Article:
During the period of European colonialism, imperialism, and slavery, race played a big part in the structuring of new societies and the replacement of old ones. White, Christian Europeans were of the belief that God had created many distinct races of the world, but that some were naturally better than others. White Europeans believed themselves to be at the top of this racial hierarchy, considering themselves the most intelligent, most moral, and purest of the handful of simplified racial categorizations- the others being Black, Red, Brown, and Yellow. There were many attempts to scientifically justify these racial categorizations on the basis of bone structure, terminal height, dental health, intelligence quotient, and physical strength, and this gave way to terms like Caucasoid, Negroid, and Mongoloid in referring to people in different phenotypes. Today we know that these socially-structured categories are not based in any scientific, bodily reality, but nonetheless they have a significant impact on how a person's life is lived.
In the racial hierarchy used during the age of European expansion, white people were considered the only full human beings with rights and reason. People of Color were considered to be closer to non-human animals, by degrees in correlation with skin color. At the bottom of this racial hierarchy were Black Africans, many of whom were captured and forced into slavery in the New World. This was "justified" by the belief that Black people were more animal than whites and needed to be shepherded by white people. Between Black and white people fell Asians and Indigenous Americans. Indigenous Americans were considered to have more of a "capacity" for civilization because they were lighter-skinned and had a culture of respect which Europeans considered noble.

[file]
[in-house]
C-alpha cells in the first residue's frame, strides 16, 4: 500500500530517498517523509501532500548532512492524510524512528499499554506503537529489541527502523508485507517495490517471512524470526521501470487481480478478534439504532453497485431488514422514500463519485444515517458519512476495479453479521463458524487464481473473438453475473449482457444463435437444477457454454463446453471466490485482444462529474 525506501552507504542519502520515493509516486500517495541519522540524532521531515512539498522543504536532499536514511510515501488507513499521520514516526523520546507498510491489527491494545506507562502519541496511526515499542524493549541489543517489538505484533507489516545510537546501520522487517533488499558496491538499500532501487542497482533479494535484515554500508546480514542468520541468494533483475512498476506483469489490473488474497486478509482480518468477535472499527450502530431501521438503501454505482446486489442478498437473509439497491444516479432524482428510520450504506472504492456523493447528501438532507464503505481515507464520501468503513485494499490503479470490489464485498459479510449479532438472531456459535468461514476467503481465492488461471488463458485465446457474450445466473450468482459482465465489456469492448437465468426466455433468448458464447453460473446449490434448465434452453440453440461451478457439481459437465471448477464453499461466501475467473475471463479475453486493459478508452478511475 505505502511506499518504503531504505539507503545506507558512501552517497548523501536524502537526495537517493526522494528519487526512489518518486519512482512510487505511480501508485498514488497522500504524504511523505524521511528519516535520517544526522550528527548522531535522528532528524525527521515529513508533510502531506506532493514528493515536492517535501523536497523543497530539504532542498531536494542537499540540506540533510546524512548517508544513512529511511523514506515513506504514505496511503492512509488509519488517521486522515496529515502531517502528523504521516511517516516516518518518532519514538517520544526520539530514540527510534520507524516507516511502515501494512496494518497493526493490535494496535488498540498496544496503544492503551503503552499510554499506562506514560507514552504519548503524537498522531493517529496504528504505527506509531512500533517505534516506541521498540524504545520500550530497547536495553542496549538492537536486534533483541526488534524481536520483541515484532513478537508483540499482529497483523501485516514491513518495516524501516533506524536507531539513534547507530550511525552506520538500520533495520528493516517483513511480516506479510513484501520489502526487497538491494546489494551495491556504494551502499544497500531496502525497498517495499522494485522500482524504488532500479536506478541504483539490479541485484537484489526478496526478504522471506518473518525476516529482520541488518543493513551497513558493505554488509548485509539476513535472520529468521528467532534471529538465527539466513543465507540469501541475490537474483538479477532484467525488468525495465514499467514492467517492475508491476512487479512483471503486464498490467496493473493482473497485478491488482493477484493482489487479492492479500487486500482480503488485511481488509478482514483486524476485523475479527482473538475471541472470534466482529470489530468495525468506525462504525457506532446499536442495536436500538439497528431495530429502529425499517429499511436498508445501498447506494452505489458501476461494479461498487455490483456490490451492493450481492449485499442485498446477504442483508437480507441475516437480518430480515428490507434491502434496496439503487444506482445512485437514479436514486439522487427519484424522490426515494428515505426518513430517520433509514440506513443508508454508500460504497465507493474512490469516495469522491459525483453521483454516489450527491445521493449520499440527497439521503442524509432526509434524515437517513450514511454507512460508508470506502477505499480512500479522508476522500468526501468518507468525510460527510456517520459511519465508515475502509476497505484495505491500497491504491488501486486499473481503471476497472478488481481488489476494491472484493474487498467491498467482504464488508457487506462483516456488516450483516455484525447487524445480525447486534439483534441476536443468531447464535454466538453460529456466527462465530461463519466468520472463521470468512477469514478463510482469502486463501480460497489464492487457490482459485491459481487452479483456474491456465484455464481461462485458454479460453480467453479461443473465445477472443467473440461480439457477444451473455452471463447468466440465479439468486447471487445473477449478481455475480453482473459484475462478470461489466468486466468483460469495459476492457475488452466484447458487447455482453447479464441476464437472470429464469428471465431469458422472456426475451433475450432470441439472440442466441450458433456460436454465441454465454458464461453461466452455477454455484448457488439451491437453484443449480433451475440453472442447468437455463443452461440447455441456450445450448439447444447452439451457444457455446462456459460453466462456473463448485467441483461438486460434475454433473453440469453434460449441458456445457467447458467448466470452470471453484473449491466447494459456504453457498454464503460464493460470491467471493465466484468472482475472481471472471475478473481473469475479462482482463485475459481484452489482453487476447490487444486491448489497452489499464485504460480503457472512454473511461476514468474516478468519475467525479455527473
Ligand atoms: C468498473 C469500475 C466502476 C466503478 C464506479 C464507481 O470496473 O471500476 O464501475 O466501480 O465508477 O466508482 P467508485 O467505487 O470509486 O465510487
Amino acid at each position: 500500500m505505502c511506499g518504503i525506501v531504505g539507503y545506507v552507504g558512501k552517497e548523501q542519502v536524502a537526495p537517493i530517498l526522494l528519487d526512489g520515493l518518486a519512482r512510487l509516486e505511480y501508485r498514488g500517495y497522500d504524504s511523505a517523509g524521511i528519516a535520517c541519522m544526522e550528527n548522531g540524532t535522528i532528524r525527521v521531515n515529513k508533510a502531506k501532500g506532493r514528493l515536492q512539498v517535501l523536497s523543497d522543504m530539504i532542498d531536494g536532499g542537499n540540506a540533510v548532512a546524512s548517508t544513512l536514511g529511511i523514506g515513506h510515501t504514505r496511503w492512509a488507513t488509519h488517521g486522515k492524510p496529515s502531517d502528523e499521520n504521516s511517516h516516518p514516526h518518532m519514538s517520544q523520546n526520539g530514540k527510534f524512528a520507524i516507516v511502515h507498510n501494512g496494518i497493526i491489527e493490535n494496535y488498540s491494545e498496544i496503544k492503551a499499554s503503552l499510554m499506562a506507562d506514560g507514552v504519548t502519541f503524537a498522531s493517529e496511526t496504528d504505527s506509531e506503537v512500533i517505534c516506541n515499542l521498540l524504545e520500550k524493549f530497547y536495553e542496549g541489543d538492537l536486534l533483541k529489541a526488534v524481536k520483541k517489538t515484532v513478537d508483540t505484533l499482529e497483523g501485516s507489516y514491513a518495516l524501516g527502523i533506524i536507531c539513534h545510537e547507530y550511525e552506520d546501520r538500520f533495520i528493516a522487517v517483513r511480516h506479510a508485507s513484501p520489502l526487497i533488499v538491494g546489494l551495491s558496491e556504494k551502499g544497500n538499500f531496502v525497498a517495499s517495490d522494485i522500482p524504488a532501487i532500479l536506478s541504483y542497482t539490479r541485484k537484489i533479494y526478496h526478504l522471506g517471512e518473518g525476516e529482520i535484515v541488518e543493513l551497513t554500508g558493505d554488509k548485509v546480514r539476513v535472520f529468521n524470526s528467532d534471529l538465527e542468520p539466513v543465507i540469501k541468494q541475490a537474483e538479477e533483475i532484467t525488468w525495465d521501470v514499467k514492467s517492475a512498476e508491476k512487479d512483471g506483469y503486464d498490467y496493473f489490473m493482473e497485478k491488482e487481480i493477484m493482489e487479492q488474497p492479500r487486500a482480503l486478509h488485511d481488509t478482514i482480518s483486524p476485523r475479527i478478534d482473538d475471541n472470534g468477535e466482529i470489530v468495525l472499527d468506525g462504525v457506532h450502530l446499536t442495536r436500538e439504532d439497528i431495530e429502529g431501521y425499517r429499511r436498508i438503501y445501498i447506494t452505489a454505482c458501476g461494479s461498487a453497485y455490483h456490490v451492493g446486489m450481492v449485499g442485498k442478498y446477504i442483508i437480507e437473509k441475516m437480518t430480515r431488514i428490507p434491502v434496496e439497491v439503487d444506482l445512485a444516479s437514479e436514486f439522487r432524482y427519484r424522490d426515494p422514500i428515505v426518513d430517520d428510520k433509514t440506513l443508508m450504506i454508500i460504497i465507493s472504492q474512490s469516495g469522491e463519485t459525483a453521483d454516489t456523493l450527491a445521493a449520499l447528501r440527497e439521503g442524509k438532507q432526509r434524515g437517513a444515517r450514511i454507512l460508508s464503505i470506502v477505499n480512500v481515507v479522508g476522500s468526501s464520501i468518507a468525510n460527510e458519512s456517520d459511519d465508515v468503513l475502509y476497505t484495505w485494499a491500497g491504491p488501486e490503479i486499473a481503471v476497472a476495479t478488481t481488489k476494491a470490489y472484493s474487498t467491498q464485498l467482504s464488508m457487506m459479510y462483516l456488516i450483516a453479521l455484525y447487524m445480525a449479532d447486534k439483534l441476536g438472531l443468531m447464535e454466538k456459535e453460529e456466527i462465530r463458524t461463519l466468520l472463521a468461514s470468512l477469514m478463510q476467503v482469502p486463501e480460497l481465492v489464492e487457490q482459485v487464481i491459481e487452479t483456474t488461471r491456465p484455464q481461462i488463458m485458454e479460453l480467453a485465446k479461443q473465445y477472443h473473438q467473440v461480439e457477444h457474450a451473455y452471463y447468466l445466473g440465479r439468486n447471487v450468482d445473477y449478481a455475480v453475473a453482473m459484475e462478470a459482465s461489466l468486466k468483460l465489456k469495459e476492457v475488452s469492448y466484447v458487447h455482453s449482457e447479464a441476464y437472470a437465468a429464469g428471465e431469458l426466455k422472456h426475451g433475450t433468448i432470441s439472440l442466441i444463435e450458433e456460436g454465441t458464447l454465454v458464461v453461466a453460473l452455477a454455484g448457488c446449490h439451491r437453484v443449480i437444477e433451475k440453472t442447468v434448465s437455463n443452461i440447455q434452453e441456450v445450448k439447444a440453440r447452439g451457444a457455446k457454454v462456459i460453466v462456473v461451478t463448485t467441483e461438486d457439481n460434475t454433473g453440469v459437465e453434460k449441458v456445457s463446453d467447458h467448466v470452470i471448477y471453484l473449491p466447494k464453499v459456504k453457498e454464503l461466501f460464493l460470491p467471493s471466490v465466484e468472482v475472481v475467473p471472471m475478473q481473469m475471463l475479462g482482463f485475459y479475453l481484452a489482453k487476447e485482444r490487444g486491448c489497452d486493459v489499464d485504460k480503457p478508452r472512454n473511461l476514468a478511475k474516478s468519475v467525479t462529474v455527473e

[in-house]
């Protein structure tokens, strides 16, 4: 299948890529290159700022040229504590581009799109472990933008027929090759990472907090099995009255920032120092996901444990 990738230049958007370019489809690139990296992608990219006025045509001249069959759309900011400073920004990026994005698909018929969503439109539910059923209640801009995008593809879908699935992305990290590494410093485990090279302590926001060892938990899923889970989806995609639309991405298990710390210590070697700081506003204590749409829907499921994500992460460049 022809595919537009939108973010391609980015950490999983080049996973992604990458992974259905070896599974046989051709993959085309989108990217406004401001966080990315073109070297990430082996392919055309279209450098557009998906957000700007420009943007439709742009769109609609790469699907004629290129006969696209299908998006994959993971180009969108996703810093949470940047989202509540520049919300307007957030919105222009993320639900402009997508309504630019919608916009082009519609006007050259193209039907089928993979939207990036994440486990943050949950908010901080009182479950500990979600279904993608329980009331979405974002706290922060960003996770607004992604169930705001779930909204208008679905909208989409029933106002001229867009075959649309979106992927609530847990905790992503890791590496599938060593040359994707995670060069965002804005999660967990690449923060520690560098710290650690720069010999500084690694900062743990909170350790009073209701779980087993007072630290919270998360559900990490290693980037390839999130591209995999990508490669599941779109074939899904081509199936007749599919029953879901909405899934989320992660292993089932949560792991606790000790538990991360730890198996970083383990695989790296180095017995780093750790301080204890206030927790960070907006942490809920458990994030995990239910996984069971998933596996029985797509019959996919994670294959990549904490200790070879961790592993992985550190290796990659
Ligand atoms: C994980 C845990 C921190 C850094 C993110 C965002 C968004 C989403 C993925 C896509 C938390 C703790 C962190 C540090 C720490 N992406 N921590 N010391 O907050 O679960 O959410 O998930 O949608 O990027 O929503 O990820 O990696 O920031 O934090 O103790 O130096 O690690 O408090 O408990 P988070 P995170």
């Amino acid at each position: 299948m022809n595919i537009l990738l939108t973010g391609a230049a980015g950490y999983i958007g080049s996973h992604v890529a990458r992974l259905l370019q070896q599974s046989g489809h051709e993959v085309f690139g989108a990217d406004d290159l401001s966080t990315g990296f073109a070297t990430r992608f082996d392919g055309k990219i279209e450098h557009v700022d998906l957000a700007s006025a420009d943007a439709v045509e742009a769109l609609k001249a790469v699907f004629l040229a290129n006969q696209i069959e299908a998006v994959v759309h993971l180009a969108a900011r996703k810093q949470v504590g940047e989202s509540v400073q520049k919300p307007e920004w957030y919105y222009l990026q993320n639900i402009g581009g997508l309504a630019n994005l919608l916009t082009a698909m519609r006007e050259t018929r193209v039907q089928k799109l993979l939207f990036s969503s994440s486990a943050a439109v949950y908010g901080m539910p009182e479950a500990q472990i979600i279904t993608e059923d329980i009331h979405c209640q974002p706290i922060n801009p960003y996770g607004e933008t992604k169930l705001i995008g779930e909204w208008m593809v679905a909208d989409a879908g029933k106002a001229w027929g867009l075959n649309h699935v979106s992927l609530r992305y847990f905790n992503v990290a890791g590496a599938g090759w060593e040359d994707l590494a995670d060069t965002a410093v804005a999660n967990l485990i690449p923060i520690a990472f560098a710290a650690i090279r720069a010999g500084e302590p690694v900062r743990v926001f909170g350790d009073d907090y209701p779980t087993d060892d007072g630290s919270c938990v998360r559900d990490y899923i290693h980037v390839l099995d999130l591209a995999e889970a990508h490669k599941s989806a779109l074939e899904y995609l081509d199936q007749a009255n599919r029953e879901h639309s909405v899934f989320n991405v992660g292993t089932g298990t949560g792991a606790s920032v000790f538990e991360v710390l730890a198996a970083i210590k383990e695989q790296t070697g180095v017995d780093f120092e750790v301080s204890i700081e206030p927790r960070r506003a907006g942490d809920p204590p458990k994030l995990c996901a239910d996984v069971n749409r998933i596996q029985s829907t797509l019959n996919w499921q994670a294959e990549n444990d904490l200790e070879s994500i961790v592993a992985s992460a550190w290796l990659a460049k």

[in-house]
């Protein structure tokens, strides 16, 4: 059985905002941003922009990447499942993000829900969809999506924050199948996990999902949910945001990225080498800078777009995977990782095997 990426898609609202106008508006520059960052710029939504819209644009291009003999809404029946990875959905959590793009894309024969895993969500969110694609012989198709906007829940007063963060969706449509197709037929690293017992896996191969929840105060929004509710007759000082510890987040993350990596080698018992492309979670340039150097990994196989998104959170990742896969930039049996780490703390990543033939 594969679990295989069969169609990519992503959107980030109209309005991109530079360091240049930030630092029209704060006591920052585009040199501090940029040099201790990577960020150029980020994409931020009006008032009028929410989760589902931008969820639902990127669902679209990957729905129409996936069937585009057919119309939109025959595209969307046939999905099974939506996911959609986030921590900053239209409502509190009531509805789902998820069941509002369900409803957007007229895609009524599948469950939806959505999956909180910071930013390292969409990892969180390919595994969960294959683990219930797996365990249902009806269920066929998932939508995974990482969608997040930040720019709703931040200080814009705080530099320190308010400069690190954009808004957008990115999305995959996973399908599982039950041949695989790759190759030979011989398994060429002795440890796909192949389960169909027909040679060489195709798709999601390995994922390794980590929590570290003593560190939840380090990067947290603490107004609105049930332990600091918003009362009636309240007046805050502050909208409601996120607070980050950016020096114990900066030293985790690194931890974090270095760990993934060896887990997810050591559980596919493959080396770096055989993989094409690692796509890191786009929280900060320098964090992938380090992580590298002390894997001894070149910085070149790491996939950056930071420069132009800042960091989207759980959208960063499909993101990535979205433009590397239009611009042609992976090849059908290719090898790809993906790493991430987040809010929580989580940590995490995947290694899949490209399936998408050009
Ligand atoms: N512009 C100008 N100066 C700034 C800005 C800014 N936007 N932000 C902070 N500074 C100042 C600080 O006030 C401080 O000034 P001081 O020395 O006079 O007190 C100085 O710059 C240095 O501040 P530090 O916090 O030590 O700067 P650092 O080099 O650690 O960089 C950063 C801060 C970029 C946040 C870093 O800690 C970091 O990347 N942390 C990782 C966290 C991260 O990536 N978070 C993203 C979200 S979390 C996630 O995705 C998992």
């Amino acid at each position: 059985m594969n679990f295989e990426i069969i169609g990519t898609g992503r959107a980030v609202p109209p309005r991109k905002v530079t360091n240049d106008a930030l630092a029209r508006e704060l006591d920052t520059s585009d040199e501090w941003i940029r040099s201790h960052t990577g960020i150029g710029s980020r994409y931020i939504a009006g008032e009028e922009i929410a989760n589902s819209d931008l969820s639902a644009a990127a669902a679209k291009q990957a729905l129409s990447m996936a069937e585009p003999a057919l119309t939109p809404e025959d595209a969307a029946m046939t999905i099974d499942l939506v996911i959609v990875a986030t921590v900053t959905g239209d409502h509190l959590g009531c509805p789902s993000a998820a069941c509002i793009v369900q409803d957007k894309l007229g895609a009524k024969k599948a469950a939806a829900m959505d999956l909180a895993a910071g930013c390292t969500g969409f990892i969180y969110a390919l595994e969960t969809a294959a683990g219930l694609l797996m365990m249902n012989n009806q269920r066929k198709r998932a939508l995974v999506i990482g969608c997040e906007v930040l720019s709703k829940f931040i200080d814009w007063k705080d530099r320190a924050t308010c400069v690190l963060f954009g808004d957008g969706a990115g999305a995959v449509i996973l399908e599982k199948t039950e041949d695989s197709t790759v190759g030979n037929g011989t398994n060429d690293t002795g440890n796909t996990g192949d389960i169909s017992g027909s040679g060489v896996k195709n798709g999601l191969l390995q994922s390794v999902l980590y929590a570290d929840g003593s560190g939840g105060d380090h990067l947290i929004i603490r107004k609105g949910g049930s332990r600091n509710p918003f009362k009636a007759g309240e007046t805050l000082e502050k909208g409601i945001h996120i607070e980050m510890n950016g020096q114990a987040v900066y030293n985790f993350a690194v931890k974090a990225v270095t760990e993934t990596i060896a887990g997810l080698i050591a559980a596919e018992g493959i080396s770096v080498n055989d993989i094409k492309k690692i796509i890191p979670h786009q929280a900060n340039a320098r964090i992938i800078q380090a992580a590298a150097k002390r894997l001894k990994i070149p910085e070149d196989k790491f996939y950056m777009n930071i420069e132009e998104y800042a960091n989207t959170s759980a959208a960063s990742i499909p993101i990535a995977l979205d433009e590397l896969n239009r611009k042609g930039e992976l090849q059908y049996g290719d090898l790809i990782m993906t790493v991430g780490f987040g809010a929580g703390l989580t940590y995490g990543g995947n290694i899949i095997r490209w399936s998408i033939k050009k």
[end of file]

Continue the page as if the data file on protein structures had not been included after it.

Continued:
Though white Europeans killed, enslaved, and forced the assimilation of millions of Indigenous Americans and Africans, there were slightly different attitudes behind both. In their treatment of Indigenous Americans, Europeans felt they could and had given them a chance to convert and become civilized. In contrast, Europeans felt there was no hope to humanize or civilize Black Africans and so treated them essentially as animals for labor.